In service to others: Coast Guard cutter crew lends a helping hand

A group of volunteers from U.S. Coast Guard Cutter Kukui pose with members of the local community outside Prince Wellington Ngu Hospital in Vava’u, Tonga, March 17, 2016. Crewmembers spent time cleaning and donated cleaning supplies to the local hospital. U.S. Coast Guard photo by Petty Officer 2nd Class Melissa E. McKenzie.

A group of volunteers from U.S. Coast Guard Cutter Kukui pose with members of the local community outside Prince Wellington Ngu Hospital in Vava’u, Tonga, March 17, 2016. Crewmembers spent time cleaning and donated cleaning supplies to the local hospital.

Story and photos by Petty Officer 2nd Class Melissa E. McKenzie

U.S. Coast Guardsmen drenched in sweat drift in and out of barren hospital rooms carrying rags and water buckets as the uplifting sound of a nearby chorus wafts through the jalousie windows carrying smells of insect repellant and disinfectant spray.

Mahatma Gandhi once said the best way to find yourself is to lose yourself in the service of others. He believed that serving the needs of others better served humanity.

Petty Officer 2nd Class Ellis Thorne, a boatswain’s mate, cleans children's beds at Prince Wellington Ngu Hospital in Vava’u, Tonga, March 17, 2016. During a port visit, the crew of U.S. Coast Guard Cutter Kukui spent time cleaning the local hospital in addition to donating cleaning supplies. U.S. Coast Guard photo by Petty Officer 2nd Class Melissa E. McKenzie.

Petty Officer 2nd Class Ellis Thorne, a boatswain’s mate, cleans children’s beds at Prince Wellington Ngu Hospital in Vava’u, Tonga, March 17, 2016.

That spirit of selfless service is a driving force for many who join the Coast Guard. They join not only to serve their country, but also to serve those in need, even when their very lives are at stake.

But serving others isn’t always as glamorous as jumping out of helicopters. The crew of Coast Guard Cutter Kukui knows a little something about that.

While the Kukui crew was conducting a patrol in the Central and Western Pacific Ocean, an opportunity to help others presented itself and they jumped at the chance.

While on a port visit in the Kingdom of Tonga, an archipelago of 176 islands with a population of 100,000, a group of more than 20 volunteers brought supplies from the ship and spent time cleaning at the Prince Wellington Ngu Hospital in Vava’u.

USCGC Kukui crew volunteers in Vava'u, TongaSevere weather throughout the Tongan islands, most notably Tropical Cyclone Winston which impacted Vava’u in February, has left the remote island in a state of recovery.

“We don’t have materials for cleaning,” said Dr. John Lee, one of the doctors at the hospital. “Our budget is not enough for us to buy all the cleaning supplies, so this is really helpful.”

Situated nearly 3,000 miles from Hawaii in the town of Talau, the district hospital is home to 40 beds and two doctors. They provide services to the people of northern Tonga for minor cases including the delivery of babies. More severe cases are referred to the hospital on Tongatapu.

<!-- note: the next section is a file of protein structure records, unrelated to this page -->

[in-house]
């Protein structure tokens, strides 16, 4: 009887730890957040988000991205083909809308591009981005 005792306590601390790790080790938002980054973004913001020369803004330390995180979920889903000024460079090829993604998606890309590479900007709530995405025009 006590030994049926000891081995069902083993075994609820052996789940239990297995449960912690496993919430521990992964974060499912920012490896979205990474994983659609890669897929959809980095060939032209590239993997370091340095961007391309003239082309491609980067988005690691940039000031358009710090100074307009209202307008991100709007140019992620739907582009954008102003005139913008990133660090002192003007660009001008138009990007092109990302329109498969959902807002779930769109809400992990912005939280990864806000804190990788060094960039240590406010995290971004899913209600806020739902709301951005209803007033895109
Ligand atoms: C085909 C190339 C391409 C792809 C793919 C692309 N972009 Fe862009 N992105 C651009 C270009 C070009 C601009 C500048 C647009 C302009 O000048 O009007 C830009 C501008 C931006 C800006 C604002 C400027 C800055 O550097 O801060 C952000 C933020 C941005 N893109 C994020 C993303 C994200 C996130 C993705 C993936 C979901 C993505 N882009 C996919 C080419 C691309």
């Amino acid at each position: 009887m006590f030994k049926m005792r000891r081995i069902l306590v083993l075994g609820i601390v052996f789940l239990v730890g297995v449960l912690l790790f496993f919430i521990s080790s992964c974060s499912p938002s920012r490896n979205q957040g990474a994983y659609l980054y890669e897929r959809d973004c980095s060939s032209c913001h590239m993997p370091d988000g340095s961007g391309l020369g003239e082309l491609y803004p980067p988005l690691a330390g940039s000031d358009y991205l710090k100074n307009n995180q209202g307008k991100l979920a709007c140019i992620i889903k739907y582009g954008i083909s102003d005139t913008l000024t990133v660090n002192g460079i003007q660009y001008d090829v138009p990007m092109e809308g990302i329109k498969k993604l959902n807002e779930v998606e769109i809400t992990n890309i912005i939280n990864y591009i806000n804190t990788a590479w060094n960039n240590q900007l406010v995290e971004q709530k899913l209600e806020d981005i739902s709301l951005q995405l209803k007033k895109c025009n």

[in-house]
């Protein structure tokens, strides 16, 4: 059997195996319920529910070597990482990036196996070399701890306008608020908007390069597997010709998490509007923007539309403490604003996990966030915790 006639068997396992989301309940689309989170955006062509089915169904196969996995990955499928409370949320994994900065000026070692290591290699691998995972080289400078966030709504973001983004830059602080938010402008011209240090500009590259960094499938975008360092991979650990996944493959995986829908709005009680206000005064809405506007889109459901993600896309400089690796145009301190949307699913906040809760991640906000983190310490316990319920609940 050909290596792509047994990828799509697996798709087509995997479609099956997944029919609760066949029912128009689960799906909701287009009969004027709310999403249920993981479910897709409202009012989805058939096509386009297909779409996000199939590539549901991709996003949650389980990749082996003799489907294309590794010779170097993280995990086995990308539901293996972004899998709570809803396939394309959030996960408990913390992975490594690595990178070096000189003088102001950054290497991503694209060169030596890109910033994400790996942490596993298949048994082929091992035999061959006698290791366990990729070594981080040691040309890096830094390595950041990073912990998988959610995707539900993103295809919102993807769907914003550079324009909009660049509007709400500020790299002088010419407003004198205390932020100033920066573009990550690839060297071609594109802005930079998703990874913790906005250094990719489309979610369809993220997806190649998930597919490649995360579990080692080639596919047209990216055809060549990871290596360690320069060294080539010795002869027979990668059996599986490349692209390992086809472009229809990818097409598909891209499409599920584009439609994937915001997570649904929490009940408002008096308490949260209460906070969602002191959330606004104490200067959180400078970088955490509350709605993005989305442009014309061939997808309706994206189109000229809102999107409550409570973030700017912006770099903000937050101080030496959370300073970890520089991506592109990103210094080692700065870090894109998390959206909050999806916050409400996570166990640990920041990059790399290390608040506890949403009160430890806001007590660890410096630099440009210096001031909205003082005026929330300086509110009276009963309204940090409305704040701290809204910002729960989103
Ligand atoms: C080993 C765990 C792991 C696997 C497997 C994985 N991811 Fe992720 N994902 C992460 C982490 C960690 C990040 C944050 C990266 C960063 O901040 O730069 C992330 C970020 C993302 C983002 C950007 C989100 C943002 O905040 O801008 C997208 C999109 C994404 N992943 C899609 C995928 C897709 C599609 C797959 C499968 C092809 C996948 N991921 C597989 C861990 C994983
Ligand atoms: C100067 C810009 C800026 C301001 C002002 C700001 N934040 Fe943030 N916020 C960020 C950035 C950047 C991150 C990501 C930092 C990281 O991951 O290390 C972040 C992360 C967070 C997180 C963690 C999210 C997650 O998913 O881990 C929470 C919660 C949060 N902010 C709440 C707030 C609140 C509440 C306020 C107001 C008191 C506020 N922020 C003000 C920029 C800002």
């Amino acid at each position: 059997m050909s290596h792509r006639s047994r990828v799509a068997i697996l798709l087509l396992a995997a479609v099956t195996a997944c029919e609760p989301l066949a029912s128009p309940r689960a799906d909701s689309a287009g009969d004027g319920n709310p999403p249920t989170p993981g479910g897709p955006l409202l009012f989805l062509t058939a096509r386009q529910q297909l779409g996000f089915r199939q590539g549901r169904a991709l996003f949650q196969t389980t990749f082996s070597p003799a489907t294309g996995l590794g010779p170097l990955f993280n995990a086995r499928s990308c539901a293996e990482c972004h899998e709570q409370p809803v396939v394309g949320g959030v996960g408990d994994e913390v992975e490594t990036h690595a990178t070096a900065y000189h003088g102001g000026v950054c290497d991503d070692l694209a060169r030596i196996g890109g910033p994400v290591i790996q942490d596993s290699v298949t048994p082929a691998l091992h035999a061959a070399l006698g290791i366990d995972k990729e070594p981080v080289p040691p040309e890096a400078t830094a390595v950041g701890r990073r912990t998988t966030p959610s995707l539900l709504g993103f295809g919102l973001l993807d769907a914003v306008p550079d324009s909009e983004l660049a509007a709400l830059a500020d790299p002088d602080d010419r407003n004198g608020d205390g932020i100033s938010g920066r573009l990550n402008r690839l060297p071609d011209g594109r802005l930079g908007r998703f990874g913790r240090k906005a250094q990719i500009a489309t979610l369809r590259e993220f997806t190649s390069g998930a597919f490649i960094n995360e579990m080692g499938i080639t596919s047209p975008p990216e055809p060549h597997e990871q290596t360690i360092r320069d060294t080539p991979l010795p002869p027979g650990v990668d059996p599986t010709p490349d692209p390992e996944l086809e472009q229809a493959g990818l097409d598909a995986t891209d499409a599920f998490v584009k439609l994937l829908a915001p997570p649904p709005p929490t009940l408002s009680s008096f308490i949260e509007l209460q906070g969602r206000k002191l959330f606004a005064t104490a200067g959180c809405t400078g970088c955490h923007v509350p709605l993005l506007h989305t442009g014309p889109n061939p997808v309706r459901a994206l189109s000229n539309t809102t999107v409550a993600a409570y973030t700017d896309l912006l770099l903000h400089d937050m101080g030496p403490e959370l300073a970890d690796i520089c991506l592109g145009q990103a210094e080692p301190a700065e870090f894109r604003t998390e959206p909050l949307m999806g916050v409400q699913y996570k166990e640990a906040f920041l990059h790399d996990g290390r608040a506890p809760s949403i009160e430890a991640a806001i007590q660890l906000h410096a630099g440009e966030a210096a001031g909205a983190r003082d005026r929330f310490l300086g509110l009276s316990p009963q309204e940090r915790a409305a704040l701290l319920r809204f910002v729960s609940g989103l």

“I felt it was a very rewarding experience,” said Petty Officer 2nd Class Lana Port, a yeoman aboard Kukui. “I enjoy the humanitarian aspect of our service the most, so to be able to take the time to give back to other communities and countries that may not be as blessed as we are is what I joined for. That’s what it’s all about.”

Crewmembers from U.S. Coast Guard Cutter Kukui clean the louvers at Prince Wellington Ngu Hospital in Vava’u, Tonga, March 17, 2016. During a port visit, volunteers cleaned the local hospital and donated cleaning supplies. U.S. Coast Guard photo by Petty Officer 2nd Class Melissa E. McKenzie.

Crewmembers from U.S. Coast Guard Cutter Kukui clean the louvers at Prince Wellington Ngu Hospital in Vava’u, Tonga, March 17, 2016.

When deploying to the remote Pacific, Coast Guard crews make an effort to conduct these kinds of partnership activities as a way to improve the interoperability of the region’s military forces, governments, and humanitarian organizations while providing humanitarian, medical, dental, and engineering or logistical assistance to nations of the Pacific, and strengthening relationships and security ties between the nations.

“I took away a sense of gratification to see the number of our crew who came out to volunteer,” said Lt. Robert Stebe, executive officer of Kukui. “I was happy to see everyone jump right in and do the work. It also gives me a good indication of the quality of people we have. You truly learn a lot about their personal commitment to humanity when doing things like this.”

Kukui is a 225-foot sea going buoy tender homeported in Honolulu. The crew recently conducted a 36-day law enforcement and fisheries patrol in the Pacific Ocean.

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